June 19, 2024

INVESTIGATIONS: FG subsidize petrol with N458.71 per litre as landing cost now N1,026.71


Loses N19 billion

Ilenre Irele,Lagos, (Adewale Akintaro, Abuja)

There are fresh indications that the Federal Government may have been subsidizing the sale of Premium Motor Spirit, PMS, otherwise known as petrol as landing cost jumped by 44.7 percent to N1,026.71 per litre as against its pegged price of between N568 and N640 per liter across the country, according to Energy Day Investigations.

The landing cost excludes other additional costs which include deport related charges, transportation logistics and marketers’ margin, which would combine to bring delivery at filling stations at nearly N1,052.39/litre, at an Exchange rate of N1,510 to a dollar on Tuesday (a differential of N458.71 per liter).

This is contrary to claims by the federal government who has maintained that the Bola Tinubu administration has scrapped subsidy on petrol.

On Thursday, the Minister of State, Petroleum (Oil), Senator Heineken Lokpobiri, attempted to dispel doubts expressed by oil and gas operators, economists, as well as officials of global organisations that Nigeria has continued to subsidise petrol, despite President Bola Tinubu’s declaration to the contrary on May 29, 2023.

Among those that insisted that the federal government was still paying subsidy in recent times were former Bauchi State Governor, Ịsa Yuguda; former Kaduna State Governor, Nasir el-Rufai; and President, Petroleum and Natural Gas Senior Staff Association of Nigeria (PENGASSAN), Festus Osifo.

Others were Chief Executive, Pinnacle Oil, Robert Dickerman; International Monetary Fund (IMF), among others.

But speaking in an interview on the back of the 25th anniversary of Nigeria’s democracy, Lokpobiri stated that the Nigerian National Petroleum Company Limited (NNPC) had the statutory responsibility to step in anytime things were going out of hand.

The minister also said he had been told by the national oil company that Nigeria’s total daily petrol consumption now hovered between 50 million litres and 60 million litres.

However, the figure contradicted the one given by the regulator, Nigerian Midstream and Downstream Petroleum Regulatory Authority (NMDPRA), in October last year.

Chief Executive of NMDPRA, Farouk Ahmed, had told a gathering in Lagos that the country’s domestic consumption of petrol had significantly dropped from 66.7 million litres daily, before the deregulation, to 44.3 million litres per day after. Ahmed said the figure represented about 33.58 per cent daily reduction.

He stated, “Let me say categorically that the president had rightly said, on the day he was sworn in, he said subsidy is gone. The president was misunderstood, clearly. The last government did not make any provision for subsidy in the 2023 budget.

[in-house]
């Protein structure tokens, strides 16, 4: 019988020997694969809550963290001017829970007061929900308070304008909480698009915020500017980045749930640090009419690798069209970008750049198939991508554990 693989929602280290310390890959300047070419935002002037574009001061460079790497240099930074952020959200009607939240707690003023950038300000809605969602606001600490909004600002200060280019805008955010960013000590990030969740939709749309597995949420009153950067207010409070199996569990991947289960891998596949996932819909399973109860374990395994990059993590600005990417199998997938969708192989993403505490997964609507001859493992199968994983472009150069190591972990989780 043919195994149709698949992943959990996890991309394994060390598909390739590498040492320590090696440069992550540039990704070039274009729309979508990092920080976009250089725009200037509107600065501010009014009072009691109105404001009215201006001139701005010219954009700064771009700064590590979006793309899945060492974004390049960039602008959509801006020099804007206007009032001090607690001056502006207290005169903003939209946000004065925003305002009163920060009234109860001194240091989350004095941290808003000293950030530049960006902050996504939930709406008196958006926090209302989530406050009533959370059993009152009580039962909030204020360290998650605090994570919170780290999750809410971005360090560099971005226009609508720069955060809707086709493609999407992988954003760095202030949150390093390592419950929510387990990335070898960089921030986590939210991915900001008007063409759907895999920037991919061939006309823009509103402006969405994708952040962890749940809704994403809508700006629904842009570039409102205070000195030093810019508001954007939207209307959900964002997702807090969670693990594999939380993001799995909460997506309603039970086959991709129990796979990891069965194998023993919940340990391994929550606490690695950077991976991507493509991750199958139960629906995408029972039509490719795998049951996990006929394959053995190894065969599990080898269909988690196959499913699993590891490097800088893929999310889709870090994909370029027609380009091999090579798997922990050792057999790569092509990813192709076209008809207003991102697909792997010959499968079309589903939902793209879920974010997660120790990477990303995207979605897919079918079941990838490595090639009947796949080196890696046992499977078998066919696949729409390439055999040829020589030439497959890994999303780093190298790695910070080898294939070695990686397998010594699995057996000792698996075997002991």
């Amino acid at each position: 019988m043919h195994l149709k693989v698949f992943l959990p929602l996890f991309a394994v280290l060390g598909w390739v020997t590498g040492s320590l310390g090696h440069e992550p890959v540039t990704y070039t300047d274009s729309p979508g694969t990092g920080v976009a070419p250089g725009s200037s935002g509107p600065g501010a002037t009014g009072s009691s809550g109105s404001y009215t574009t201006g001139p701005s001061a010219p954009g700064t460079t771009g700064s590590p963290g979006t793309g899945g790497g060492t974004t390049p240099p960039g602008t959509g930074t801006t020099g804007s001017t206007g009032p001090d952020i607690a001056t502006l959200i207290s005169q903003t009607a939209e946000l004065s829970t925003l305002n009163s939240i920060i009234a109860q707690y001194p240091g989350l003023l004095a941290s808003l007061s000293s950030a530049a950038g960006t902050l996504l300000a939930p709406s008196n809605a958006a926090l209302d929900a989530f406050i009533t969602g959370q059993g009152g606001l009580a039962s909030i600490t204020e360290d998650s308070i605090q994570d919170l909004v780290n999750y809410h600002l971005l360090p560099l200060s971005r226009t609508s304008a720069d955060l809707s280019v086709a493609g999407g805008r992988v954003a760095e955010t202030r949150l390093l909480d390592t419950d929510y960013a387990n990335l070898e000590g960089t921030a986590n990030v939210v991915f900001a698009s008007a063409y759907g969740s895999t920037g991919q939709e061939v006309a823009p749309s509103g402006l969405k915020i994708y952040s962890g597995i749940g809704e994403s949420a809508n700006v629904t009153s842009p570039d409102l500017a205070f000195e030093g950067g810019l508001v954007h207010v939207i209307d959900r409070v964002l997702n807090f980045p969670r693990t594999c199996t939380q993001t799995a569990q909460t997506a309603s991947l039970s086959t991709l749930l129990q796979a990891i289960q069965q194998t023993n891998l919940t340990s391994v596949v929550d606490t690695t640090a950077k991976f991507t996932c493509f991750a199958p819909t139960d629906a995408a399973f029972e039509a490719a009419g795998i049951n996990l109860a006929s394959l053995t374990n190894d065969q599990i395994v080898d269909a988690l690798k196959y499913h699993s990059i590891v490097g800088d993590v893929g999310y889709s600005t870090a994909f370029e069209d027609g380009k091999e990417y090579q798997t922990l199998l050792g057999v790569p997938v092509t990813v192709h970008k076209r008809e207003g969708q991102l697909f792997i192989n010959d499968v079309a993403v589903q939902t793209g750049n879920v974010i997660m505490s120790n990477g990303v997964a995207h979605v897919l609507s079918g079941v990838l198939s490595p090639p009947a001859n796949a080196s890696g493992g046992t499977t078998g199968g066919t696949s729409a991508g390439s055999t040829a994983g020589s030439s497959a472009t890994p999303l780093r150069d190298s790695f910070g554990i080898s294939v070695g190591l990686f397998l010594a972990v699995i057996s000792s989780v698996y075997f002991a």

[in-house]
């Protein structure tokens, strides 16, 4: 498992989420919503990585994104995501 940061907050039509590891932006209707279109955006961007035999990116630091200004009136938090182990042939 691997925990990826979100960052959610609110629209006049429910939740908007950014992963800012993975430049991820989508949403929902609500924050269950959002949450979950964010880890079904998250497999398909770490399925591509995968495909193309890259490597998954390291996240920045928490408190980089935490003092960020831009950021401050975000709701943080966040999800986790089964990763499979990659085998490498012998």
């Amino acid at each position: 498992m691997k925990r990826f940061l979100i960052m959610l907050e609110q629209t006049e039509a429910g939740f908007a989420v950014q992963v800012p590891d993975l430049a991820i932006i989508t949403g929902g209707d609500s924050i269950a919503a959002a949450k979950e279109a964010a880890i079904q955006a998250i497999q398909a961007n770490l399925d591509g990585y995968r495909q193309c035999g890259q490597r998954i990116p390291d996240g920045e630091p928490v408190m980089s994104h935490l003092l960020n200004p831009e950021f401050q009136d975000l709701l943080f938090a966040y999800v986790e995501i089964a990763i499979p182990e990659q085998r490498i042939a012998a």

“And I can confirm to you that subsidy is gone. But there could be strategic interventions from time to time. But officially, subsidy is gone. If you look at the Petroleum Industry Act (PIA), the NNPC, as a national oil company, also has a legal obligation to also intervene from time to time.”

He argued that without subsidy being removed, Nigeria by now would have been like Venezuela, stressing that the president is not appreciated well enough for the decision to remove fuel subsidy.

Lokpobiri stated on the television programme that from what he was told by NNPC, the Port Harcourt refinery will start working before the end of the third quarter of the year. The company had scheduled December 2023 for the commencement of operations.

He stated, “I’m not there. I’m not there in Port Harcourt refinery. These were projects that I met on ground. When I came, I visited all the refineries. It is what they briefed me. The brief they gave to me, I told Nigeria that these refineries will be ready some time.

“I also do know that I went to Port Harcourt in December, when it first came on. I’ve also gone to Warri, and advanced work has been done. Port Harcourt, from reports available to me, shows that hydrocarbon has been introduced.

“But the point is that we are doing whatever we can to ensure that we complete the rehabilitation of these three refineries. The report available to me shows that within the next quarter…within means that it could be next week, it could be within the next quarter that hydrocarbon will be refined and be sold to the public.”

Asked why Nigeria was still importing fuel massively when consumption was said to have dwindled, Lokpobiri said it was better to invite NNPCL to defend whatever statements that they had made in public.

He said, “It’s not good, for me, sitting here to speculate whether whatever NNPC has said is right or wrong, but the point must be made that at the time NNPC made initial statements, I was not the minister.

“Now, I am the minister and I can assure you that look, we do an average of about 50 million litres to 60 million litres per day. That is the report they gave to me.”

Sources around oil marketers told EnergyDay that the landing cost for June is expected to rise further as the factors that propelled the rise in May figures have worsened as at last week.

Giving further insight, they said foreign exchange has been a major concern where scarcity has persisted while exchange rate has also continued to deteriorate.

The marketers also noted that cost of fuel import is rising in response to the recent rises in price of crude oil in the international market.